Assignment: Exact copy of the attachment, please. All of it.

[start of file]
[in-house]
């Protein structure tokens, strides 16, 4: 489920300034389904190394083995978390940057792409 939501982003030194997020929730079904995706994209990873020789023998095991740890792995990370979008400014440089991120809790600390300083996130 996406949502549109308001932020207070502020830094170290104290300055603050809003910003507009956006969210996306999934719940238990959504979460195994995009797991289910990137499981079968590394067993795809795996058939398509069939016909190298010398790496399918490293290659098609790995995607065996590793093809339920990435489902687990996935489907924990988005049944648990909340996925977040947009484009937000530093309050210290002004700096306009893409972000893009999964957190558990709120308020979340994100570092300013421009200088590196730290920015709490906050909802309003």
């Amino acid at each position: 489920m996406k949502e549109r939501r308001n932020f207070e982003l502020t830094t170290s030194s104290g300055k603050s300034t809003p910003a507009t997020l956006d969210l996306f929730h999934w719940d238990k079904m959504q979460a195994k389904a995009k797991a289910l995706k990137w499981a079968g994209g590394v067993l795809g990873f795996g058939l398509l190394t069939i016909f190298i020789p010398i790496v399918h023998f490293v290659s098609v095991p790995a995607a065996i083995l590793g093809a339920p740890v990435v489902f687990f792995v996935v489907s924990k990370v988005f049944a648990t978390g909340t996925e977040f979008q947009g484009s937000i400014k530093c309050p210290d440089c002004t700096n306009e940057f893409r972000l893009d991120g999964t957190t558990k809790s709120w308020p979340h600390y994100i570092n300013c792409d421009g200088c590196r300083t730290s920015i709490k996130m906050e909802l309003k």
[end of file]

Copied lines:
[in-house]
């Protein structure tokens, strides 16, 4: 489920300034389904190394083995978390940057792409 939501982003030194997020929730079904995706994209990873020789023998095991740890792995990370979008400014440089991120809790600390300083996130 996406949502549109308001932020207070502020830094170290104290300055603050809003910003507009956006969210996306999934719940238990959504979460195994995009797991289910990137499981079968590394067993795809795996058939398509069939016909190298010398790496399918490293290659098609790995995607065996590793093809339920990435489902687990996935489907924990988005049944648990909340996925977040947009484009937000530093309050210290002004700096306009893409972000893009999964957190558990709120308020979340994100570092300013421009200088590196730290920015709490906050909802309003």
């Amino acid at each position: 489920m996406k949502e549109r939501r308001n932020f207070e982003l502020t830094t170290s030194s104290g300055k603050s300034t809003p910003a507009t997020l956006d969210l996306f929730h999934w719940d238990k079904m959504q979460a195994k389904a995009k797991a289910l995706k990137w499981a079968g994209g590394v067993l795809g990873f795996g058939l398509l190394t069939i016909f190298i020789p010398i790496v399918h023998f490293v290659s098609v095991p790995a995607a065996i083995l590793g093809a339920p740890v990435v489902f687990f792995v996935v489907s924990k990370v988005f049944a648990t978390g909340t996925e977040f979008q947009g484009s937000i400014k530093c309050p210290d440089c002004t700096n306009e940057f893409r972000l893009d991120g999964t957190t558990k809790s709120w308020p979340h600390y994100i570092n300013c792409d421009g200088c590196r300083t730290s920015i709490k996130m906050e909802l309003k």